My Grandma's Fight With Cancer Is Saving My Life
August 2017, just as I was having a glass of wine at Birmingham Airport and waiting to board my flight to Dar Es Salaam, Tanzania I received a phone call that left my heart in pieces. My grandma had been diagnosed with stage 3 ovarian cancer. I burst into tears. I was flying back home on godmother duties for my niece’s dedication and I was full of excitement but this moment was now replaced with tears and asking the universe 21 questions throughout the journey.
It had only been five years since my mother was diagnosed with ovarian cancer; a disease she fought hard but eventually lost the battle to in November 2013. Now here I was, about to relive the experience of watching another loved one facing the same journey and it had to be ovarian cancer AGAIN!
Seeing my grandma when I got to Dar was a relief. She was so full of faith and ready to give cancer a good fight with all the energy she had. My grandma was someone who believed in finding good and staying positive in the midst of storms. She was and will always be one of the strongest human beings I have ever known.
I spent the months after returning from Tanzania researching cancer and genetics. At this point, I had to face the bitter truth, that ‘ovarian cancer runs in my maternal family’. Cancer is not usually inherited but some types – mainly breast, ovarian and prostate cancer can be strongly influenced by genes and can run in families. For those who like me who come from a family with a history of either breast or ovarian cancer, a genetic test is usually done to determine if you are a carrier of a faulty BRCA1 or BRCA2 gene.
Having a faulty BRCA gene can significantly increase your risk of developing both breast and ovarian cancer, with women with the faulty BRCA1 gene having a 60 to 85% lifetime risk of breast cancer and a 40 to 60% risk of ovarian cancer. In other words, out of every 100 women with the faulty BRCA1 gene between 60 and 85 will develop breast cancer in their lifetime and between 40 and 60 will develop ovarian cancer.
"I know I will be able to go to sleep at night knowing that my future self will thank me"
Although ovarian cancer is most common in women over 50, it can also affect younger women, with the symptoms often misdiagnosed as other common conditions such as irritable bowel syndrome (IBS). It also has the lowest survival rate out of all gynaecological cancers. If you experience symptoms such as persistent bloating; needing to wee more often; feeling full easily; back pain or stomach pain you should make an appointment to see your GP as soon as possible.
After being referred to the Clinical Genetics team, discussions on what the test meant, and the options I had should I test positive or negative followed. It was a long and emotional journey and halfway through the process, a part of me was not even sure I wanted to go ahead with the testing, whilst the other part of me was certain this is what I wanted. The decision to go for a genetic testing was not an easy one to make, but as someone who is always trying to raise awareness about ovarian cancer, I had to practice what I preach.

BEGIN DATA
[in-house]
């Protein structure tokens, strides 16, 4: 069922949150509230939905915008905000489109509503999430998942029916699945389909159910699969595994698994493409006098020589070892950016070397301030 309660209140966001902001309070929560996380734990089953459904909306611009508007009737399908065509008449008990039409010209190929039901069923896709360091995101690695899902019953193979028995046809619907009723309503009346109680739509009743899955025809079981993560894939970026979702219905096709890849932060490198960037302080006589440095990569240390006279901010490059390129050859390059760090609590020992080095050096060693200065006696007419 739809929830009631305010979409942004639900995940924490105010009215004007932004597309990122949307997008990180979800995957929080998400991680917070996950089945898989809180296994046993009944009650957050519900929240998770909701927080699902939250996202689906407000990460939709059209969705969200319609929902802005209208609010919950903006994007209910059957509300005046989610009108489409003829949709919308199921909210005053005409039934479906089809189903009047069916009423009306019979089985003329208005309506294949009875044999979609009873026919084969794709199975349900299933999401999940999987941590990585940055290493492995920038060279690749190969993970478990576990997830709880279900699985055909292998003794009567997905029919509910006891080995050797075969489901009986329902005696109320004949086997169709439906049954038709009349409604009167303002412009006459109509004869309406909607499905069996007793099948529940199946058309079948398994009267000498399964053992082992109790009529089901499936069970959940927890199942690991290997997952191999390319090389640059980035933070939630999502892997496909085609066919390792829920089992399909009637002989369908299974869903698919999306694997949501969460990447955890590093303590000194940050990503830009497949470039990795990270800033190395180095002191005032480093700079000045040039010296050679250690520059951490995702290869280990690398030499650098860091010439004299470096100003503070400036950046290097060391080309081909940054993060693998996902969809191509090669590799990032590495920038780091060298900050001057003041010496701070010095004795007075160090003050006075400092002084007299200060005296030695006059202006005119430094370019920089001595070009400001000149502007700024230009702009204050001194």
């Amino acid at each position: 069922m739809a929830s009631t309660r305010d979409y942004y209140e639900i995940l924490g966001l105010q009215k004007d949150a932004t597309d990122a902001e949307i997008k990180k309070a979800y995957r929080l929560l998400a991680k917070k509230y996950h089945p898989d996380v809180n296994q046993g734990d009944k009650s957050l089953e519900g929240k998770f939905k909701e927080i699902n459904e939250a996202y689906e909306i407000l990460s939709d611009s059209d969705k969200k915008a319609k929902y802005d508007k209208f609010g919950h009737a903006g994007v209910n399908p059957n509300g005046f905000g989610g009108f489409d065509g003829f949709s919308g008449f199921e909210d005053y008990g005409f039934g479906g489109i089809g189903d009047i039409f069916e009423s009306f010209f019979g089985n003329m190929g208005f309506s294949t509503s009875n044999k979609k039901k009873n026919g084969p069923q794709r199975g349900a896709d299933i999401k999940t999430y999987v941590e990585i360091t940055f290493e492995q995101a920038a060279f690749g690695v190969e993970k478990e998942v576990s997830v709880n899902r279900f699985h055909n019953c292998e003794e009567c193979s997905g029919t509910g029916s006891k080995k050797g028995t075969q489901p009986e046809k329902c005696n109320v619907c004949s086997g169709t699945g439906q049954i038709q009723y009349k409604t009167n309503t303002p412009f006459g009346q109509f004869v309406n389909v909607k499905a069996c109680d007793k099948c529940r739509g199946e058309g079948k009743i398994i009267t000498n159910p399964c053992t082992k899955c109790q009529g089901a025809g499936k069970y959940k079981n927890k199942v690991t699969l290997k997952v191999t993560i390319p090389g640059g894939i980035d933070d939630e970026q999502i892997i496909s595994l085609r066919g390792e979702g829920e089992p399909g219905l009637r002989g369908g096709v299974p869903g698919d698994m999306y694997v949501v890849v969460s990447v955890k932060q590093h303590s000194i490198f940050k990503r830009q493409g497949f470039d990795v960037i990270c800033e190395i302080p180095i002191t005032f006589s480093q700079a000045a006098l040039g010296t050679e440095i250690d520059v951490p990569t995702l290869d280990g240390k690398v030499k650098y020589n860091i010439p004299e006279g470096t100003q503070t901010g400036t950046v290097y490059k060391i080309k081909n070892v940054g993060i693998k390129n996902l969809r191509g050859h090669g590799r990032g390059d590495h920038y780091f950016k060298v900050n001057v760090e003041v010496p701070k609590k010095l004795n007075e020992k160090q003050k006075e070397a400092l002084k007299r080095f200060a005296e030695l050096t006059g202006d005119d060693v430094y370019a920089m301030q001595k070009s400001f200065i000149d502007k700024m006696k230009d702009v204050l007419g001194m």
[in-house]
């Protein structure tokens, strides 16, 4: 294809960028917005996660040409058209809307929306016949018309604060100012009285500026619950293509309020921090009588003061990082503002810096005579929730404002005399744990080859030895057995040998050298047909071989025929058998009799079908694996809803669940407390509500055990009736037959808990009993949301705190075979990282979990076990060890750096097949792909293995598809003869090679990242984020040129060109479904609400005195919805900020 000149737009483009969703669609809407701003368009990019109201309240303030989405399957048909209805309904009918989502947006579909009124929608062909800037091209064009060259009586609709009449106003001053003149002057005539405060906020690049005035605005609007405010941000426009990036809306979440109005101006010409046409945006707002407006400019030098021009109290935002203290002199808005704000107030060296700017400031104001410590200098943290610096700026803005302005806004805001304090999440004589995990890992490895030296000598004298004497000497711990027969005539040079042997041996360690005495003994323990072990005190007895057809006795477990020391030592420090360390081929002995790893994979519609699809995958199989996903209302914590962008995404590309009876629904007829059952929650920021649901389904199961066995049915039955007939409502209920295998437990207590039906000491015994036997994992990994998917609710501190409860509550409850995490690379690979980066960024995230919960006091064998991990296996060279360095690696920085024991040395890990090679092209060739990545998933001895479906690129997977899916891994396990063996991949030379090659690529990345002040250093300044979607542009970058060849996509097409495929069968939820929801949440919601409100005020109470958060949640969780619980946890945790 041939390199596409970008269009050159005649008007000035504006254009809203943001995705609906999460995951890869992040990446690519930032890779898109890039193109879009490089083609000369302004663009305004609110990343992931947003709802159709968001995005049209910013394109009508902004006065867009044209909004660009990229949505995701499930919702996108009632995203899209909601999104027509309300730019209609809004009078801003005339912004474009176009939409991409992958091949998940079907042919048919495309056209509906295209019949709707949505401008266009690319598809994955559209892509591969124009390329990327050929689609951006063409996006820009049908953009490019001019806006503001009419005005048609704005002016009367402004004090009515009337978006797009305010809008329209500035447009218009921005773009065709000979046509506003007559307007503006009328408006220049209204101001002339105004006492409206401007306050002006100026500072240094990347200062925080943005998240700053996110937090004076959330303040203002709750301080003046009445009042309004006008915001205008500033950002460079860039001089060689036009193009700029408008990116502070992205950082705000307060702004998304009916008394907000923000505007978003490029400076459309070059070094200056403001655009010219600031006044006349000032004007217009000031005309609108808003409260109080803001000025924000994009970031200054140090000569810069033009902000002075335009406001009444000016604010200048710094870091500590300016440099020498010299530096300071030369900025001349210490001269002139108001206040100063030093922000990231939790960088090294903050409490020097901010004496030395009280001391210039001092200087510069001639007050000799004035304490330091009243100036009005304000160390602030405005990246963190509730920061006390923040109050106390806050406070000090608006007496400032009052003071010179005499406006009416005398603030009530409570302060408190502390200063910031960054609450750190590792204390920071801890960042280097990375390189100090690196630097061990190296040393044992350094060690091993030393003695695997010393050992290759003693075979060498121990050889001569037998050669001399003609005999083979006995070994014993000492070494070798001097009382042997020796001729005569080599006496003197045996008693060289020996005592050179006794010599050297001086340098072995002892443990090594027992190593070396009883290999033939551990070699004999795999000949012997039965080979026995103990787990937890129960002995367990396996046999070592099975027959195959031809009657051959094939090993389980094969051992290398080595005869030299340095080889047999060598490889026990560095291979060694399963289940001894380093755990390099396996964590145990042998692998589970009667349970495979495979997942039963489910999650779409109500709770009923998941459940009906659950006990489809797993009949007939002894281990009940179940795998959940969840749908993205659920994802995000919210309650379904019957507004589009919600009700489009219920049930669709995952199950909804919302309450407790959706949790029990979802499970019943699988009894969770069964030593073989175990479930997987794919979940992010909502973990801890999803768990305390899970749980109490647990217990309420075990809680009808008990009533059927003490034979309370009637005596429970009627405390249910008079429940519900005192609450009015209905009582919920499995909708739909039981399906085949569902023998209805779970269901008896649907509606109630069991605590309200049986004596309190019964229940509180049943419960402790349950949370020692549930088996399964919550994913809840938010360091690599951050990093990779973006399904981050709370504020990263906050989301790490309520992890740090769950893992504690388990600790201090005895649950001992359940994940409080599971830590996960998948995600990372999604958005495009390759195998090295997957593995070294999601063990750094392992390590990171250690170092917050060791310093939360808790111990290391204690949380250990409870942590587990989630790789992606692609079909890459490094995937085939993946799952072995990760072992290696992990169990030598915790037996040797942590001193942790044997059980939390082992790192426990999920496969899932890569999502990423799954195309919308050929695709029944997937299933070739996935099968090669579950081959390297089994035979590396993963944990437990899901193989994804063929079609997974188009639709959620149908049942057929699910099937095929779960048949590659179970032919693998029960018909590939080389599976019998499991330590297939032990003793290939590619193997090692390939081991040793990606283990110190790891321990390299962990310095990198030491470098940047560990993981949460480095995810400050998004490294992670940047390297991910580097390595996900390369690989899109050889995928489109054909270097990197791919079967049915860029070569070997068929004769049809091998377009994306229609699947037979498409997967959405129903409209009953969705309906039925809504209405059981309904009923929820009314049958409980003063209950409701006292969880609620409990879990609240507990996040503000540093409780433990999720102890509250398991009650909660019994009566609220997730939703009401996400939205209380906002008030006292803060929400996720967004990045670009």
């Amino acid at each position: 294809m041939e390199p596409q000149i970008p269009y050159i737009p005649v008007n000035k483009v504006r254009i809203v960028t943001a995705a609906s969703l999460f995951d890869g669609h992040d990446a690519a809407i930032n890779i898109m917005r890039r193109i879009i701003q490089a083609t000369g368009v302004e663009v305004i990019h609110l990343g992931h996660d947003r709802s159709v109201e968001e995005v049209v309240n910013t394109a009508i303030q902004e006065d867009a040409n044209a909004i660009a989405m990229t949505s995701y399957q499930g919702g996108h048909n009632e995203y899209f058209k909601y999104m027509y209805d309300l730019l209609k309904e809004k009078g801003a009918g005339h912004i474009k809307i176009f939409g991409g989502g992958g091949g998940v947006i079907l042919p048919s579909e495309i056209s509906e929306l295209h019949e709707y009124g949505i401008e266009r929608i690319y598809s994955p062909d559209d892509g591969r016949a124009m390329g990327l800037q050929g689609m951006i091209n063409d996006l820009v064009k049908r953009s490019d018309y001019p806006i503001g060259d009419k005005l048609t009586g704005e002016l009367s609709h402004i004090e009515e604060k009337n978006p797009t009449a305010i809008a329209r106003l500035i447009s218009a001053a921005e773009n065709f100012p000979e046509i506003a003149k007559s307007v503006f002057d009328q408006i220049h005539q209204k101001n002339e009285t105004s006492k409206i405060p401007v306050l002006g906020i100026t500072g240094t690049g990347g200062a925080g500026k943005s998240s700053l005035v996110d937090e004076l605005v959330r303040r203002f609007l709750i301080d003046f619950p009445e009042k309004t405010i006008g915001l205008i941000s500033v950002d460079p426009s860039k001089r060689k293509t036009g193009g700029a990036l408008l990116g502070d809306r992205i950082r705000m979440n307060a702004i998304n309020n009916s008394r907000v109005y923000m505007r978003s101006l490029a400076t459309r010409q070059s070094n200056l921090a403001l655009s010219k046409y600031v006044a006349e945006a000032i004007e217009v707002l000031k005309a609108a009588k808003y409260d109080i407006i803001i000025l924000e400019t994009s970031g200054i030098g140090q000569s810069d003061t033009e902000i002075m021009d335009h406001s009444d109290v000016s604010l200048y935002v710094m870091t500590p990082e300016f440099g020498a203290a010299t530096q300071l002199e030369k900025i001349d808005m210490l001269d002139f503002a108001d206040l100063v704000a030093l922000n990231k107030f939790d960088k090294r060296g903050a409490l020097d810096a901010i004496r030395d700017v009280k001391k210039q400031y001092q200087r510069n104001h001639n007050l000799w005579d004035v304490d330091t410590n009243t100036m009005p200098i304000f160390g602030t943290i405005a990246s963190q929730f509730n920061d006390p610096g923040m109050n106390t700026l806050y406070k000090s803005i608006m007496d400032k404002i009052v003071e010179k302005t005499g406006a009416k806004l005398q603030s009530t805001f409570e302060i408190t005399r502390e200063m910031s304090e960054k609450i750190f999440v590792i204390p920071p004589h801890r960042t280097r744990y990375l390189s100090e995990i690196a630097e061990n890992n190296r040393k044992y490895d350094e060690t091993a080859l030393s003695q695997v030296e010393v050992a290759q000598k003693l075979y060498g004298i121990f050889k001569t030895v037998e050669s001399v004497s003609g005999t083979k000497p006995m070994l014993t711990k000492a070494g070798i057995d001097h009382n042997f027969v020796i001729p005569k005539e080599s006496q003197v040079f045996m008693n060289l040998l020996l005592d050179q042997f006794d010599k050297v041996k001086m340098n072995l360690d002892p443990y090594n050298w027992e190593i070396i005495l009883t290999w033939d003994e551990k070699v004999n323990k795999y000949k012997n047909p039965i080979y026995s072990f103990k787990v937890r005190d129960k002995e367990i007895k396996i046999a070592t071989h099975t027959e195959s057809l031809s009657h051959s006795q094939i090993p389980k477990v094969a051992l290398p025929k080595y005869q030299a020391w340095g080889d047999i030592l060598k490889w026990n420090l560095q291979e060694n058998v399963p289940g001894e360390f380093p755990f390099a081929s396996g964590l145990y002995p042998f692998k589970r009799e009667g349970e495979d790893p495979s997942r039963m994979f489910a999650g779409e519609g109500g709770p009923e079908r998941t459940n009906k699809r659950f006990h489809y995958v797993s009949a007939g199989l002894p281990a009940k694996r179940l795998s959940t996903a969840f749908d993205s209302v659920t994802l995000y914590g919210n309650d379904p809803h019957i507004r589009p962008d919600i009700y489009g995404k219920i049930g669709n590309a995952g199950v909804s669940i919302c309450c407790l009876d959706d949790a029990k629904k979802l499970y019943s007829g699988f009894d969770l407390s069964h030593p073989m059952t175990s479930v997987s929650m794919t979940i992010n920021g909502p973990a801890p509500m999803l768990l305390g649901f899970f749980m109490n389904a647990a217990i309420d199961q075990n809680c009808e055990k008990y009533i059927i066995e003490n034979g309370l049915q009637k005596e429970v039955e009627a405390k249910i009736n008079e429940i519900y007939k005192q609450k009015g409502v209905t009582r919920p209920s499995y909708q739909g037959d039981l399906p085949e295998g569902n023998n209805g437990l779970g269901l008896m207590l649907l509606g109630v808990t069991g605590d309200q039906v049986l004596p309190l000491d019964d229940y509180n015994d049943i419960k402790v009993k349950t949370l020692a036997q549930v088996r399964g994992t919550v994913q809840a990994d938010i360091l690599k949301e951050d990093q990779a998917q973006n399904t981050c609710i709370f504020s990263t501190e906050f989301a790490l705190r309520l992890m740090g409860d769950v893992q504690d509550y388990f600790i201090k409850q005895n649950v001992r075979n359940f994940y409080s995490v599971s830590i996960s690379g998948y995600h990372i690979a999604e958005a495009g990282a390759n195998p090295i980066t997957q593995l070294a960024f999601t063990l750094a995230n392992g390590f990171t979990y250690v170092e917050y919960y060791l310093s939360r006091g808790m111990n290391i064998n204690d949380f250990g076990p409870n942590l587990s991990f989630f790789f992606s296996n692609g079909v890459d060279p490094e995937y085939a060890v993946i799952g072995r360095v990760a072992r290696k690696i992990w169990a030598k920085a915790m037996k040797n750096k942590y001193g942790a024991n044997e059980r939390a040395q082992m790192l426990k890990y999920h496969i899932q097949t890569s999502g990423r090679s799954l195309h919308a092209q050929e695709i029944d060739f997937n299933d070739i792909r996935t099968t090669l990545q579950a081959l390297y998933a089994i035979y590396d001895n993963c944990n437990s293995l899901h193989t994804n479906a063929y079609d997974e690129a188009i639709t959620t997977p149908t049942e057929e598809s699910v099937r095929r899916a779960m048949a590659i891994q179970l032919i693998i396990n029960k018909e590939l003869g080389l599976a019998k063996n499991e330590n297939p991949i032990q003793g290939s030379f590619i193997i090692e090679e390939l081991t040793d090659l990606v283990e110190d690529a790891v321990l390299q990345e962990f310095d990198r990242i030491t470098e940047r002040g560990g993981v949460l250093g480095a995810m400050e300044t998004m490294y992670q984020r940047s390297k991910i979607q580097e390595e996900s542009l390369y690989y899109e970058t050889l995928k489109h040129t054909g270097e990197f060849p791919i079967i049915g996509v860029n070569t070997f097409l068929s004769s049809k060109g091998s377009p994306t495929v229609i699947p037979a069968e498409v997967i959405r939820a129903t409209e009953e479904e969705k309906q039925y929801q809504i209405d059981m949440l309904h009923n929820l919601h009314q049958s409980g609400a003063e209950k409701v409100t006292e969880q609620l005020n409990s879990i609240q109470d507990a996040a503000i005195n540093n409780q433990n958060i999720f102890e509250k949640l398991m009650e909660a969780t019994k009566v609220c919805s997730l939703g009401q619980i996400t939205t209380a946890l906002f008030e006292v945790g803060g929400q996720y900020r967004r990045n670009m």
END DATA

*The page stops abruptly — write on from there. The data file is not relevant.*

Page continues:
Sadly, my grandma lost her fight to ovarian cancer in October 2018, however her fight is currently saving my life and regardless of what my BRCA status turns out to be when I get my results in 2019, I know I will be able to go to bed and sleep at night knowing that my future self will thank me. Both, my mother’s and grandma’s fight with ovarian cancer have taught me about the importance of listening to your body and that living with the truth is better than living in fear of the unknown. As Angelina Jolie once said, “My kids will never have to say ‘mom died of ovarian cancer.’”
Dear ladies, educate yourself on your family history, know what is normal for your body and learn to listen to your body. Being aware of your history and knowing the symptoms at an early stage can help you to take the necessary precautions to manage your risk and reduce the stress of the unknown, including the possibility of passing on a faulty BRCA gene to your kids.
I’m grateful to live in a country that gives me access to various cancer prevention tools, which is not the case for many women in other parts of the world with limited genetics testing, resources or the financial burden if you are not eligible to have a BRCA test done under the NHS.
I dream of a future where no woman dies of ovarian cancer and I hope more women, particularly young women with family histories like mine, will learn more about hereditary cancers and take the necessary precautions."
To understand and find out if your family history puts you at risk of ovarian or breast cancer, visit Hereditary Cancer Risk Tool.